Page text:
Curating a Library of 53 Million Songs From 14.2 Million Musicians
Today, musicians are typically given few options when it comes to promoting and selling their music — many being split-revenue situations with platforms like iTunes or Google Play. But for uploading and sharing music, Myspace was the original promotional tool for artists.
More than 14 million artists have contributed to a library of 53 million songs, and the vast majority of those are from unsigned artists promoting their music. Through Myspace, anyone can create a profile and upload their original music for visitors to stream for free. In fact, even with new sites and audio platforms popping up, Myspace remains one of the top websites for music streaming.
The interface makes it easy for users to like, share, or add a song to a playlist, which, ultimately, can lead to more exposure for musicians. And just having a dedicated place online to store songs can be a valuable resource for artists who need to quickly share their work with others or even embed music into their own website.
Myspace works for visitors trying to discover new music, as well, making it easy to browse local musicians or listen to a stream of popular music from various genres. With tools for artists and fans alike, the site has developed into a more streamlined version of itself by narrowing its focus and evolving. And that evolution is now evident in both its design and content.
Discovery Engine Adds Valuable Content to the Site’s Updated Design
In 2012, Myspace introduced a sleek redesign, welcoming users back to test it out — and revisit some old memories. Gone was the clutter of the original site, and in its place was a clean, side-scroll feed that elicited the feel and aesthetic of a real timeline.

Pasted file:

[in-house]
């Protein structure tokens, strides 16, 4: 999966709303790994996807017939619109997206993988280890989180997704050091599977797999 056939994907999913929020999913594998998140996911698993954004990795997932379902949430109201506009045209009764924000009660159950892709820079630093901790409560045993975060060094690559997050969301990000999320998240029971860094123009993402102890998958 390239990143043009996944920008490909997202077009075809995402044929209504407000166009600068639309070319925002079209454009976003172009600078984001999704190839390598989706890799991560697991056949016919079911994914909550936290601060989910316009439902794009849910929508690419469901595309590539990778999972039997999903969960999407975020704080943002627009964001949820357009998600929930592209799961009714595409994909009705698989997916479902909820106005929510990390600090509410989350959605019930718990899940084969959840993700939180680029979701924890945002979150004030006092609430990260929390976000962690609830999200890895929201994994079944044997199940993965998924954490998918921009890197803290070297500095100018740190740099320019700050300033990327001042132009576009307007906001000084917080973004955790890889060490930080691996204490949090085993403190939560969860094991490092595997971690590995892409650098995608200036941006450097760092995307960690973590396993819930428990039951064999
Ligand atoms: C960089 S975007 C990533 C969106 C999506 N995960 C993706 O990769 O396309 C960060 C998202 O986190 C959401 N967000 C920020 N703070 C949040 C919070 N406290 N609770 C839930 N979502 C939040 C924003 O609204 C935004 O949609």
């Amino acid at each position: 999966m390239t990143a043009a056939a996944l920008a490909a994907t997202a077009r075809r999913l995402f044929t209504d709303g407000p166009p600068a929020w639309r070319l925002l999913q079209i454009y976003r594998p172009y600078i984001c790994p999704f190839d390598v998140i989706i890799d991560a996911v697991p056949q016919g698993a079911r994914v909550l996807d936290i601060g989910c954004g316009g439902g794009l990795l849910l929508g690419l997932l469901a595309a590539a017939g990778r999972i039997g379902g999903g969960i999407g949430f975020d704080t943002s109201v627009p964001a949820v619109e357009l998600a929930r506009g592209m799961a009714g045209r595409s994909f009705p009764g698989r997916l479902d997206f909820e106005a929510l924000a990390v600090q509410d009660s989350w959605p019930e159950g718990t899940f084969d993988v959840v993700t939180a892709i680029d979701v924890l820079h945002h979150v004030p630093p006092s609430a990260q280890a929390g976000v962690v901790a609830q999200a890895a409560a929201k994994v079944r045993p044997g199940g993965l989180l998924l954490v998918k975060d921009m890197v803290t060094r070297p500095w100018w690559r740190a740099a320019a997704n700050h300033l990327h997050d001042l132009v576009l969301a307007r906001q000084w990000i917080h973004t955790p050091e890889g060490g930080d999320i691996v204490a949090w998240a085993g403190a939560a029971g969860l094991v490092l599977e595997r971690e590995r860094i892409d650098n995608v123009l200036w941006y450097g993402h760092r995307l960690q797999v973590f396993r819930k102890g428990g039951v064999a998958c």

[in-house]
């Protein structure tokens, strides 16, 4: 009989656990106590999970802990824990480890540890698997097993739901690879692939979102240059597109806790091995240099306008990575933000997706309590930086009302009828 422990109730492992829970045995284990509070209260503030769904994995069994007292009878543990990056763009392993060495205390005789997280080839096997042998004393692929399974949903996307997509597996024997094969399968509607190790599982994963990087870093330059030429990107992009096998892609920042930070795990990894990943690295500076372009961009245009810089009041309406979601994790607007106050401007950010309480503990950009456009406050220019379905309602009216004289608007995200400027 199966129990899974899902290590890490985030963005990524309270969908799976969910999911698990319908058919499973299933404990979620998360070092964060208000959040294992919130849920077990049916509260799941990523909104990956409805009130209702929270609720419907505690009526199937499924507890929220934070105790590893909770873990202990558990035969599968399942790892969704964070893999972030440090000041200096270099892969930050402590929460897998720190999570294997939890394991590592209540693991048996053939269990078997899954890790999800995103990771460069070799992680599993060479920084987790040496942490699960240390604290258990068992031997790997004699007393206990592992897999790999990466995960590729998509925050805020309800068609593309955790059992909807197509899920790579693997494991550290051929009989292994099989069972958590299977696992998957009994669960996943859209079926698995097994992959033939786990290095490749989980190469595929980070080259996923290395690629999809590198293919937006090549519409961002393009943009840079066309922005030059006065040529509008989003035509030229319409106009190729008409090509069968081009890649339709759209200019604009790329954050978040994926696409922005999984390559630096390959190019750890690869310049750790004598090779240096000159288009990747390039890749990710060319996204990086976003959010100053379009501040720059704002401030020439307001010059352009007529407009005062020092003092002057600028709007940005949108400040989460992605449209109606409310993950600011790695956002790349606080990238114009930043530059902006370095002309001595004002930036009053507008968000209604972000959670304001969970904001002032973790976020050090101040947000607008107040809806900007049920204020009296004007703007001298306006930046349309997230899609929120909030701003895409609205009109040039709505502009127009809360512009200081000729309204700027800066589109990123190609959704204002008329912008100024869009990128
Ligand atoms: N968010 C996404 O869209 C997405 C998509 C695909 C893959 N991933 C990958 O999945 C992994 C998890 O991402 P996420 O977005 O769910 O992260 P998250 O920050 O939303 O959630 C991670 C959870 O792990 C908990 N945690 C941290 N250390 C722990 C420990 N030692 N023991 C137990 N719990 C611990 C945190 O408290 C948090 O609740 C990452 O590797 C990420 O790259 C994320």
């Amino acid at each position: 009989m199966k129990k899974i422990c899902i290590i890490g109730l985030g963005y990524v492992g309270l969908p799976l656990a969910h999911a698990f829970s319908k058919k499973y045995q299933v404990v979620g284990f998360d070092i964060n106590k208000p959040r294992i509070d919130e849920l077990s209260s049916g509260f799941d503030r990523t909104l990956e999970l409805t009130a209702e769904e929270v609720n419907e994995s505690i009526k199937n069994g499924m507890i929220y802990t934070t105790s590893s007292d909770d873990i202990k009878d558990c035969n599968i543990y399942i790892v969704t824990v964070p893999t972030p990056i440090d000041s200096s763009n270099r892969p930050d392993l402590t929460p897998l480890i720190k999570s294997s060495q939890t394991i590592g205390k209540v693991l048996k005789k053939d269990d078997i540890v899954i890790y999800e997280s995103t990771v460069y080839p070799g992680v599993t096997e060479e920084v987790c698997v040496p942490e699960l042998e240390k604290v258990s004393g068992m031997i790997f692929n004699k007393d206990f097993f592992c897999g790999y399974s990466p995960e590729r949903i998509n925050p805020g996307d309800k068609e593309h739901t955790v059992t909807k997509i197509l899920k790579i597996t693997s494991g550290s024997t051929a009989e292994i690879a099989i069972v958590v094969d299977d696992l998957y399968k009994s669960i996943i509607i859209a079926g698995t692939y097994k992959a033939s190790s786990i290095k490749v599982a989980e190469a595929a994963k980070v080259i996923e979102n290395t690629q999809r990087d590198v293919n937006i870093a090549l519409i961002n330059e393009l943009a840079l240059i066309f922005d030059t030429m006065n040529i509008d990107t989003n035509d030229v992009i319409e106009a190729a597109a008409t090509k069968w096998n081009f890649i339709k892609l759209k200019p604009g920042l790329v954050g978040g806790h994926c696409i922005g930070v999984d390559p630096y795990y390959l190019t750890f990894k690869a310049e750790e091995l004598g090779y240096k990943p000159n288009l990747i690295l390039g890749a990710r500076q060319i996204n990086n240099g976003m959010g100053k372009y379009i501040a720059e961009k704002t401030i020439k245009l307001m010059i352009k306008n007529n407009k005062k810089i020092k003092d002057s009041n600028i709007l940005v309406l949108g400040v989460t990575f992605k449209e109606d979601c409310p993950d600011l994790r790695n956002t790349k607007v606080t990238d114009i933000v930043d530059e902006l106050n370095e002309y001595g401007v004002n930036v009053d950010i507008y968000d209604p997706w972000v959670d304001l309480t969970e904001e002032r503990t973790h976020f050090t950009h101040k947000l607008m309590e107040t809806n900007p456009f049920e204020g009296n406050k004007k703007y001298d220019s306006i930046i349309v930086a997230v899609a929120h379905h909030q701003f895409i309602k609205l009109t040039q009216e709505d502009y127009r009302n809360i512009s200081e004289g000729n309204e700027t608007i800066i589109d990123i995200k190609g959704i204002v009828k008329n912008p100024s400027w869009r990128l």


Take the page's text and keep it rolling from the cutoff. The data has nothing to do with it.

Visitors were greeted with a new look, but were still connected with all of their photos and friends. The site immediately saw spikes in traffic as returning users flocked to view their memories — and, of course, share them as part of Throwback Thursday, the weekly tradition of posting photos from the past under the hashtag #TBT.
Myspace also introduced entertainment content to keep users informed about the latest news and a discovery engine to help them connect with new music. The site’s original content comes in the form of articles, Q&As, artist spotlights, and videos — like its Getting Nailed series in which celebrities and artists are interviewed while getting manicures.
The Myspace homepage is the central hub for all of that content, and displays news and commentary on current entertainment events — especially in the music world — and there are a variety of content categories to explore.
All of its content can be discovered through Myspace’s search engine that allows users to find content and local artists quickly. With the site’s tools, you can search for a punk band in your hometown or a blogger 1,000 miles away and connect with their work instantly.
Myspace Builds on the Musical Foundation that Made It Successful
Today, Myspace looks nothing like the version that launched in 2003, but it continues its history of artistic connection, helping artists host their music on the site and amass a following.
Budding musicians continue to leverage the platform to share music with new audiences through streamlined tools for uploading and streaming. Over the years, the site never lost its focus on providing a stage for artists, even while being at the center of some high-profile acquisitions. First, it was News Corp. purchasing Myspace in 2005, followed with the acquisition in 2011 by a group of investors led by Viant, which included Justin Timberlake. In 2016, Time Inc. acquired Viant.
Music was at the heart of Myspace very early on, and through challenges, sales, and even a redesign, that heart beats on.